July 2010

If we lived in a fairy-tale world, then every aspect of life would go according to our desires and make us happy in each instance. In the real world, however, that is not how it happens, is it?  Sometimes we are disappointed with the way certain activities go on in society. On occasion we are disappointed in the words and actions of certain individuals. And, yes, sometimes we disappoint ourselves. When we have to deal with disappointment in our lives, what can we do? Let us continue our study together.

     (8) I should ask myself, “Is my disappointment only self-centered?” Am I thinking only about myself, about my pain, my sorrow, and my frustration? The Bible says, “Let each of you look out not only for his own interests, but also for the interests of others” (Philippians 2:4). Such a mindset is required in those that want to be like Jesus.

(9) When we encounter something in life that disappoints us, we may need to get busy and set new goals or readjust our goals. What about the talented young woman who is one of the top piano players in her area of the country, but now her hands will not function properly due to a rare muscle disease? It is certain that she will be disappointed because her days of playing the piano well are now in the past. What can she do? She can set new goals. She can use other abilities that God has given her. A brother in the Lord may be disappointed that he is seldom asked to lead singing, but he can redirect his energy and use his talents in other areas. If we are unable to achieve a goal that we have set for ourselves, we need to accept the reality of such, reconsider what we are trying to do or accomplish, and move on with a positive attitude.

(10) When we face disappointment, it helps to get busy and go to work serving others. When we focus on other people and their needs, two things happen. Number one, by paying attention to the needs of others, we will dwell less on our own problems or frustrations. Number two, we learn the joy of service. It is a win-win situation. We help others and at the same time help ourselves emotionally. Remember what Jesus said about serving: “If anyone desires to be first, he shall be last of all and servant of all . . . For even the Son of man did not come to be served, but to serve, and to give His life a ransom . . .” (Mark 9:35; 10:45).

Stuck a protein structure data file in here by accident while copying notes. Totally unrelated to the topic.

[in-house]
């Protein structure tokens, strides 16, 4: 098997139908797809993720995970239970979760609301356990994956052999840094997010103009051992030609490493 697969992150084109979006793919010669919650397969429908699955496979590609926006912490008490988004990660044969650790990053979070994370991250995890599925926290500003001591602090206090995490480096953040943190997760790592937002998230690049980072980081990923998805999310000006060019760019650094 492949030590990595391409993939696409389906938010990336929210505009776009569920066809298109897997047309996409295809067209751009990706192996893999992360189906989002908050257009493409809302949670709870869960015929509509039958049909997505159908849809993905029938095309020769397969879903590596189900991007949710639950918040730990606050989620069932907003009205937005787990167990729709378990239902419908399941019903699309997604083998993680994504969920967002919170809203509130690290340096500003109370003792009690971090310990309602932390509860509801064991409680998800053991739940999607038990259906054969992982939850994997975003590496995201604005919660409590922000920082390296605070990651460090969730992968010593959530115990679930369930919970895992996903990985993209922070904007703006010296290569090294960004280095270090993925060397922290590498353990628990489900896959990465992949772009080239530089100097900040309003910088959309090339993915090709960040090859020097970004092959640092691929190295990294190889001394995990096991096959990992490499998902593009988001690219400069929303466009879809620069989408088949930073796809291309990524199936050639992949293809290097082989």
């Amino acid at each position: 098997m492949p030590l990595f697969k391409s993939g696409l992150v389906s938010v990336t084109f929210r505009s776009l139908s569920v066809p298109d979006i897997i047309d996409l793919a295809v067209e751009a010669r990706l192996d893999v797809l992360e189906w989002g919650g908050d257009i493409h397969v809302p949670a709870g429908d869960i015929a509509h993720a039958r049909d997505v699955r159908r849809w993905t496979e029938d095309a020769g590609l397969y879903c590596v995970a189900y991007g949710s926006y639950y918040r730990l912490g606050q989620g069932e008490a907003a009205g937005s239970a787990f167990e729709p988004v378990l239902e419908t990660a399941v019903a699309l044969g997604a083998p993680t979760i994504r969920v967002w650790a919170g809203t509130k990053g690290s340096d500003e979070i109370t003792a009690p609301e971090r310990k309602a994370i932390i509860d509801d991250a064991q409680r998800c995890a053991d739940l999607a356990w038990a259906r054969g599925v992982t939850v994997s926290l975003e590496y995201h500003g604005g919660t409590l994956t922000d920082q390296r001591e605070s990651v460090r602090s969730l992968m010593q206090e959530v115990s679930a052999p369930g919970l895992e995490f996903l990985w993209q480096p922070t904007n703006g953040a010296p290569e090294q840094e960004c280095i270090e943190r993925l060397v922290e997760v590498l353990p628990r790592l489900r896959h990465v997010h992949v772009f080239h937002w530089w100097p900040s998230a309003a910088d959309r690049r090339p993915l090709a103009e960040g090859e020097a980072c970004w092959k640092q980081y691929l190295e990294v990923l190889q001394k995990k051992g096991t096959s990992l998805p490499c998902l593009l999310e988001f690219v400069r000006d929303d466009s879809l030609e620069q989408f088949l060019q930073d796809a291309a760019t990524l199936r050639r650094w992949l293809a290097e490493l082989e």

(11) On those occasions when other people disappoint us, let us keep in mind that all of us are human. That means that we all have our moments of weakness. The spirit might be willing, “but the flesh is weak” (Matthew 26:41). Yes, there is a time to warn or even rebuke those who have failed spiritually. As we consider their flaws, however, let

us not forget to examine ourselves (Matthew 7:1-5).

(12) For many of us, our biggest disappointments in life come about when we disappoint ourselves. If what we have done (or failed to do) is sinful, then we need to repent of our wrongdoing. Simon was told to repent and pray for forgiveness (Acts 8:2,122). Once we have done that, we need to have complete confidence in the Lord’s promise not to remember our sins any longer (Hebrews 8:12). After we have been reconciled to God, although we still might have a terrible feeling inside us due to our transgression, we need to put it behind us and move on with our lives. God cannot use us effectively until we stop looking back. Remember what happened to Lot’s wife (Luke 17:32). Like Paul, we need to press ahead (Philippians 3:13,14).

(13) In some cases, when we have encountered something that disappoints us, we need to grow up, get over it, and be quiet about it! Those may sound like cold, harsh words, but there are instances when teenagers and adults act like little children. Some immature kids will kick and yell and hit others when they lose a game. If I did not win a game, if I did not get the top score on an exam, if I did not get to watch my favorite TV program, if I did not get to go to an event that I had my heart set on attending, for all of these things I must accept this reality: things did not turn out like I had hoped. I can make myself and others miserable by talking about them over and over, but there is another option available. What is that? I can grow up, get over it, be quiet about it, and move on. “. . . in malice be babes, but in understanding be mature” (1 Corinthians 14:20).

(14) When disappointment strikes our hearts, let us remember that we have so many blessings from God for which we ought to be grateful! Whether those blessings are material (Matthew 5:45) or spiritual (Ephesians 1:3), they are bountiful. Let us be thankful for them and focus on what we have, rather than cry about what we may be lacking.

(15) Here is one final exhortation. When we have to deal with disappointment, it is highly helpful to spend time with other faithful saints of God and enjoy their fellowship. It is a great joy to have fellowship with the Godhead and our fellow-saints (1 John 1:3). When the apostle Paul was imprisoned in Rome, a Christian by the name of Onesiphorus came to visit him and refresh him (2 Timothy 1:16-18). Would we think that Paul was disappointed that he was forced to be a prisoner instead of traveling freely to spread the gospel? Of course. Yet, one factor that helped him to deal with his trials was to enjoy the fellowship of other children of God. Such fellowship really does help.

Roger D. Campbell

TRUTH is published monthly by the Klang church of Christ in order to help educate, edify, encourage, and equip the saints of God.

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